In August 2021 Newcastle under Lyme Council served a statutory odour Abatement Notice on the operator of the site following an unprecedented number of complaints by both local organisations (such as Keele University, the Fire Station and Royal Stoke University Hospital) and residents living and working in the surrounding community. Most claimed nuisance and impacts on their health as a consequence of the hydrogen sulphide emissions emanating from the site.
The abatement notice was (as is commonplace) appealed on numerous grounds of appeal as set out in the Statutory Nuisance (Appeals) Regulations 1995. The hearing was listed for a four week trial, with lengthy and detailed directions providing for mutual disclosure and the exchange of factual and expert evidence. In addition to factual experts, the parties each intended to call expert witnesses on hydrology, odour and landfilling. Some 96,000 documents (sifted from a much larger sample) were exchanged following disclosure. Each party had instructed leading and junior counsel. There were three initial hearings to determine preliminary issues even before the trial commenced.
The abatement notice also came in the wake of earlier judicial review proceedings (discussed on this blog here and here) brought by a local resident against the Environment Agency for failing to take steps to protect the human rights of her son who suffered respiratory problems associated with hydrogen sulphide emissions. This was ultimately addressed by the Court of Appeal in R (Richards) v Environment Agency  EWCA Civ 26.
The principal grounds of appeal, however, were that the notice was ‘not justified’, that the Council had refused to accept reasonable alternative arrangements and that the landfill had adopted best practicable means (“BPM”) to prevent or counteract the effects of the nuisance.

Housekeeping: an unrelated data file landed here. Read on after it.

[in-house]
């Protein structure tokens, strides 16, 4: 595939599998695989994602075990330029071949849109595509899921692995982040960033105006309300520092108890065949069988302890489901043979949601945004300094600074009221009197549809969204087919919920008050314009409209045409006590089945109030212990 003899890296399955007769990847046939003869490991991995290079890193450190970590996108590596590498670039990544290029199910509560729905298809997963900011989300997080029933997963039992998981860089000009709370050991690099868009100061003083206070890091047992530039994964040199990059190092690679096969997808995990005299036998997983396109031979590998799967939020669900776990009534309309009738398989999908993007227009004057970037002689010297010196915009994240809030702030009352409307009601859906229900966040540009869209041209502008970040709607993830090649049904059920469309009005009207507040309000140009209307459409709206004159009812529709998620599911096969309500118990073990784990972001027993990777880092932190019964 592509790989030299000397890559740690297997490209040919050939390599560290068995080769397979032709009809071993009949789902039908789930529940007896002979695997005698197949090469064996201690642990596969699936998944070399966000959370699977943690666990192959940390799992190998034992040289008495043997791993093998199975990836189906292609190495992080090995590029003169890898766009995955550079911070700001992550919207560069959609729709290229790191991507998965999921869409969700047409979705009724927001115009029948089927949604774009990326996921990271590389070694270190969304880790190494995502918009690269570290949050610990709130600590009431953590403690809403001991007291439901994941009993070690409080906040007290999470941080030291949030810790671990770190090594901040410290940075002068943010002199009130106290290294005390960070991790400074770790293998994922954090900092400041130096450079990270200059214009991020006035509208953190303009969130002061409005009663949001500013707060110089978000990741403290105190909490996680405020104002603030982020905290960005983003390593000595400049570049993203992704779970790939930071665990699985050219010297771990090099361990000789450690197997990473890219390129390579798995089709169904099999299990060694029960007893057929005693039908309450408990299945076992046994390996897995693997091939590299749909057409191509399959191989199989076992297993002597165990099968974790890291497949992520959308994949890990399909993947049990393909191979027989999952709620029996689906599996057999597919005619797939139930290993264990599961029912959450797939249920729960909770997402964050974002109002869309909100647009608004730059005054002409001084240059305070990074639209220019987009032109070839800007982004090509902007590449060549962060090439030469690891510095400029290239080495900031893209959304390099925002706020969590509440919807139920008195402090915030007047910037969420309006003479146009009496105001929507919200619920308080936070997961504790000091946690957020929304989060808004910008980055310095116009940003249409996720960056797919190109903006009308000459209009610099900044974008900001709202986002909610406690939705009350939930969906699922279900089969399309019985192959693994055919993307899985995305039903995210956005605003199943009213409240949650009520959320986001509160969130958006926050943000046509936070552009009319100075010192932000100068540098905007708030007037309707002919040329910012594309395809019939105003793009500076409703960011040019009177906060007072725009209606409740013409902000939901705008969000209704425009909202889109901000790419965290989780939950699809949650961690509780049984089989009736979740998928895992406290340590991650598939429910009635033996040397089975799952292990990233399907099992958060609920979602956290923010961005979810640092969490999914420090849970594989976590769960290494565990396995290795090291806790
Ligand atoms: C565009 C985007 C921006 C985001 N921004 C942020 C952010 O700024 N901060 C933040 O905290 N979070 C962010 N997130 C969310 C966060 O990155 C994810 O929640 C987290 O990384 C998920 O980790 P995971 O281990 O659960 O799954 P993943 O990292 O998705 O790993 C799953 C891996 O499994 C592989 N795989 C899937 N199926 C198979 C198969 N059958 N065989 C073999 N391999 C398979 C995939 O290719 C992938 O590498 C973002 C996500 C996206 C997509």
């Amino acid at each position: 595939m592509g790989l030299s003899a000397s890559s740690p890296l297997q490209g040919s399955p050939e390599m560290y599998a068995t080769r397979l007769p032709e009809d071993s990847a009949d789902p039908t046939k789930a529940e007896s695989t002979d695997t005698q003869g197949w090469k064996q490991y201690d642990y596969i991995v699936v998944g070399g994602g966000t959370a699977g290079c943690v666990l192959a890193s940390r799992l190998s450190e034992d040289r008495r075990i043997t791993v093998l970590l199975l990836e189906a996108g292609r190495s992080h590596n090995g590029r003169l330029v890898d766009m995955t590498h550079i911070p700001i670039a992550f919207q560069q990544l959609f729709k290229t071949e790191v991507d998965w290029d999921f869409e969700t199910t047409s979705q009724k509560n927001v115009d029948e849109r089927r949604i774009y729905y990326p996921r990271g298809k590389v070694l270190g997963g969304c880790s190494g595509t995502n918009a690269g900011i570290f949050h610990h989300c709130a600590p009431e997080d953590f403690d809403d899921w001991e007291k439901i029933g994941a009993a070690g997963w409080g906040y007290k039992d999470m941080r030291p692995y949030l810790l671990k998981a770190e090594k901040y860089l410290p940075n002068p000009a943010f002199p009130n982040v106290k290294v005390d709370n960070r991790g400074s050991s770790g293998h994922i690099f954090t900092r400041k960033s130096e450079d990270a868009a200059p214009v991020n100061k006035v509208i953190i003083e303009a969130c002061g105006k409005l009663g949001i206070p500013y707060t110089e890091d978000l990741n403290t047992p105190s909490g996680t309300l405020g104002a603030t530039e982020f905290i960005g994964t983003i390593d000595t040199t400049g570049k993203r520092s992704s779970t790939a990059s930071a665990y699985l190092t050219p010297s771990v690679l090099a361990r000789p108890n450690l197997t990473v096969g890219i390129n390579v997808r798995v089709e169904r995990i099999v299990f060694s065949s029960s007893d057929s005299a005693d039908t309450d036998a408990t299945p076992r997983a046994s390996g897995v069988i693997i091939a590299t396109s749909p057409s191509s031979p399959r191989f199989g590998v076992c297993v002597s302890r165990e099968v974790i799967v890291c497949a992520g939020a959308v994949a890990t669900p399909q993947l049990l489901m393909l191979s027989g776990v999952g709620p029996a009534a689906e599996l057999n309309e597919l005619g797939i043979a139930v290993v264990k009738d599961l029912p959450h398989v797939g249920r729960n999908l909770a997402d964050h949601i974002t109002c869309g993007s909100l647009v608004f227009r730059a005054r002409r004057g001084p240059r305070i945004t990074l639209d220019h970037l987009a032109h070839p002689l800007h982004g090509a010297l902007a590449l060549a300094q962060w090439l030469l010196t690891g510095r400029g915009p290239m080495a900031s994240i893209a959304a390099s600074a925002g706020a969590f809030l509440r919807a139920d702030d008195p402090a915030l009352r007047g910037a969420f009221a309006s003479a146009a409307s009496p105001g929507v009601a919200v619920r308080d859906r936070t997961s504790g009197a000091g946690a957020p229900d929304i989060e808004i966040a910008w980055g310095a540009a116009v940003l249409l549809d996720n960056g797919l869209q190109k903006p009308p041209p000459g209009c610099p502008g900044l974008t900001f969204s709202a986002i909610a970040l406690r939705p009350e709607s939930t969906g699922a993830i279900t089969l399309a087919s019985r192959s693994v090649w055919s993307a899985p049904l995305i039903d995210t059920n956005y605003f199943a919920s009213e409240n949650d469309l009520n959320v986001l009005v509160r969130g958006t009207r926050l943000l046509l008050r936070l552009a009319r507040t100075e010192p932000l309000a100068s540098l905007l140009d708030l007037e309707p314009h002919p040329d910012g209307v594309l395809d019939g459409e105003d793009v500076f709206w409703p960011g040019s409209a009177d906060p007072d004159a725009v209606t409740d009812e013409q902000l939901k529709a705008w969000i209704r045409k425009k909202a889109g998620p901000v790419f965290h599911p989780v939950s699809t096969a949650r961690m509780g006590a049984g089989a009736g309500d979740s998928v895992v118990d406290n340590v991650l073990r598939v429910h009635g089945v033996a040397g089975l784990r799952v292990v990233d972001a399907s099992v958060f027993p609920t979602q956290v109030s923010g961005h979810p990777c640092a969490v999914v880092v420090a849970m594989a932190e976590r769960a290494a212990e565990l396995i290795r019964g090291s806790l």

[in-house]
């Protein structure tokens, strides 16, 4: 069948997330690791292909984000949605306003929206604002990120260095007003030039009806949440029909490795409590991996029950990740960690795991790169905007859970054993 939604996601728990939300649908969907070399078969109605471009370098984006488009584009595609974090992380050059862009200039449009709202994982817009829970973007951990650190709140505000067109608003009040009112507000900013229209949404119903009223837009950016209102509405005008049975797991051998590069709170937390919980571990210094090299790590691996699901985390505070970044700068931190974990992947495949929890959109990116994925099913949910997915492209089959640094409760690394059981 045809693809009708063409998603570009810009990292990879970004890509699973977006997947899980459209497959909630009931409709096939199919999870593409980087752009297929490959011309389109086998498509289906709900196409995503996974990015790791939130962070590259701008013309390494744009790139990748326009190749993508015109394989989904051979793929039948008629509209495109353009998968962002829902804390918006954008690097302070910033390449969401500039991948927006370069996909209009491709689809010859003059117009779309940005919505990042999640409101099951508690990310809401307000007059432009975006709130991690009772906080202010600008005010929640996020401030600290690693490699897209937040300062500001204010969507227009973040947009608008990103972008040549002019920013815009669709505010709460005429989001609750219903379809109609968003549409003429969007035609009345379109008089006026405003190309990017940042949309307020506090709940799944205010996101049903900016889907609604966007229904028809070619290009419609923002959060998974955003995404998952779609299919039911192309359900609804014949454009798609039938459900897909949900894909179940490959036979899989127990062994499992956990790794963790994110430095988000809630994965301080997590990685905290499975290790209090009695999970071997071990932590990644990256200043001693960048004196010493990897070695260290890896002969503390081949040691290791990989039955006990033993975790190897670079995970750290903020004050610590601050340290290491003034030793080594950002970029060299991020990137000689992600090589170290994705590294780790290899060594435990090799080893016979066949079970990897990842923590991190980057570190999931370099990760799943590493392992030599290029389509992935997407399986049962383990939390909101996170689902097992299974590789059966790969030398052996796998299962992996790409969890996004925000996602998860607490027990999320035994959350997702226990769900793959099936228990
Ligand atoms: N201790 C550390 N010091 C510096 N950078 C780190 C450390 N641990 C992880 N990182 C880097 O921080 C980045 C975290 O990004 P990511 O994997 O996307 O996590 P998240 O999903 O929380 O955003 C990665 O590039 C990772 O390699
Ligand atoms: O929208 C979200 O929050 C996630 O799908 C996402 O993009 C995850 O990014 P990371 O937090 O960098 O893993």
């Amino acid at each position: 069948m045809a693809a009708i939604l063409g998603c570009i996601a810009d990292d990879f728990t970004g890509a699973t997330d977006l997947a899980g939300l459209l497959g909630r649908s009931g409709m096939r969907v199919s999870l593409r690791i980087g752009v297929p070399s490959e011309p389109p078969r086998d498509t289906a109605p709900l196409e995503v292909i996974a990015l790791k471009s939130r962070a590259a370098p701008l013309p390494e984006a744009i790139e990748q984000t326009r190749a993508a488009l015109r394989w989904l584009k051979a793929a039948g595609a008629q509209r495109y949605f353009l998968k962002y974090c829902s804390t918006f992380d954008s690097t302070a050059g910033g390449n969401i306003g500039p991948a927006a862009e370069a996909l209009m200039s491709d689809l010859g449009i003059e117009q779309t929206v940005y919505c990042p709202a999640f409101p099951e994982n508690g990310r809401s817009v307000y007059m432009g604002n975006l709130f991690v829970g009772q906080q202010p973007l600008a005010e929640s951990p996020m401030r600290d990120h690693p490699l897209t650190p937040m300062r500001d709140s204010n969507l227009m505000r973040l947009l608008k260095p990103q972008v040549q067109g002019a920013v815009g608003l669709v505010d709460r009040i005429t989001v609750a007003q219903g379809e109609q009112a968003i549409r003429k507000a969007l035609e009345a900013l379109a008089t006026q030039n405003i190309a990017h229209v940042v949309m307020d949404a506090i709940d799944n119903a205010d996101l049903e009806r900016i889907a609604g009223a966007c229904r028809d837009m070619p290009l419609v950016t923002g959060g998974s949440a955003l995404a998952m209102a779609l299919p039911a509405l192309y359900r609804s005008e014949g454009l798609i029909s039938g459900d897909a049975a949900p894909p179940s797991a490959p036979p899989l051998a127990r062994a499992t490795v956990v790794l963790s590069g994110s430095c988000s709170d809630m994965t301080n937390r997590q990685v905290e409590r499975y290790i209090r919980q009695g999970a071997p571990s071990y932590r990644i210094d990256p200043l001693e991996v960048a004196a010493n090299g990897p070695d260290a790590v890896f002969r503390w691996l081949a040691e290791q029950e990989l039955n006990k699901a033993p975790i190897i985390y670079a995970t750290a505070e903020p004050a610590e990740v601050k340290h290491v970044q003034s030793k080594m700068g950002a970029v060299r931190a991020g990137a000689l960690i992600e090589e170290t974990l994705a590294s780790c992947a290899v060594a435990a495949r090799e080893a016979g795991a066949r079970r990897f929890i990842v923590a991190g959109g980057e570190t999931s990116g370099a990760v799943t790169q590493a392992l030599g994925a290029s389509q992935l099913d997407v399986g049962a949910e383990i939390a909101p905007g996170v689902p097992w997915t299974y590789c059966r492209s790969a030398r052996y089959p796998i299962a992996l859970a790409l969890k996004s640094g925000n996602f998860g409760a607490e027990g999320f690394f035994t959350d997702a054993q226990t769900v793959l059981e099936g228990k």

The issues whether the notice was justified turned on whether or not there had not been a statutory nuisance. There were arguments around the quality of the evidence of odour, alternative potential sources of the odour, and whether the odour met the threshold for nuisance. The BPM arguments mostly turned on the efficacy of the system of gas containment, collection and utilisation employed by the landfill at the material time. The relevant time at which BPM is considered in an appeal of a statutory abatement notice is, of course, the date of the service of the abatement notice, meaning a potential inquiry by the magistrates’ court into the operator’s practices at an earlier point in time. An operator is not helped in establishing BPM by pointing to the improvements they have made post-notice.
From a very early stage in the proceedings counsel for the local authority suggested that matters might be resolved with relatively little time and expense through the process of mediation. Initially sceptical, the operator eventually agreed and appropriate arrangements were made for a provisional 4-day mediation, with Lord Carnwath appointed as mediator. The appeal settled, with the mediation being completed less than three months from the date the parties agreed to mediate, and in the event lasting only two days.
The resulting consent order determining the appeal proceedings was subsequently confirmed by District Judge Grego.
As part of the public agreement achieved, the operator agreed to withdraw its appeal (so leaving the abatement notice in place and effective according to its terms) and to pay a significant sum in costs to the Council. It should be said that had the adversarial litigation continued until its conclusion, the costs arising from a four week trial would have been very significantly greater. Also, even assuming a successful outcome for the local authority, that would have been far less beneficial to the local community than the mediated compromise that was actually achieved. Whilst a Judge may well have found the abatement notice to have been justified he would have had no jurisdiction to consider and resolve the issue of how the site might be managed in future to minimise the likelihood of a recurrence of the offending nuisance.
A KC and a junior member of Francis Taylor Building were instructed by Newcastle Under Lyme in this matter.
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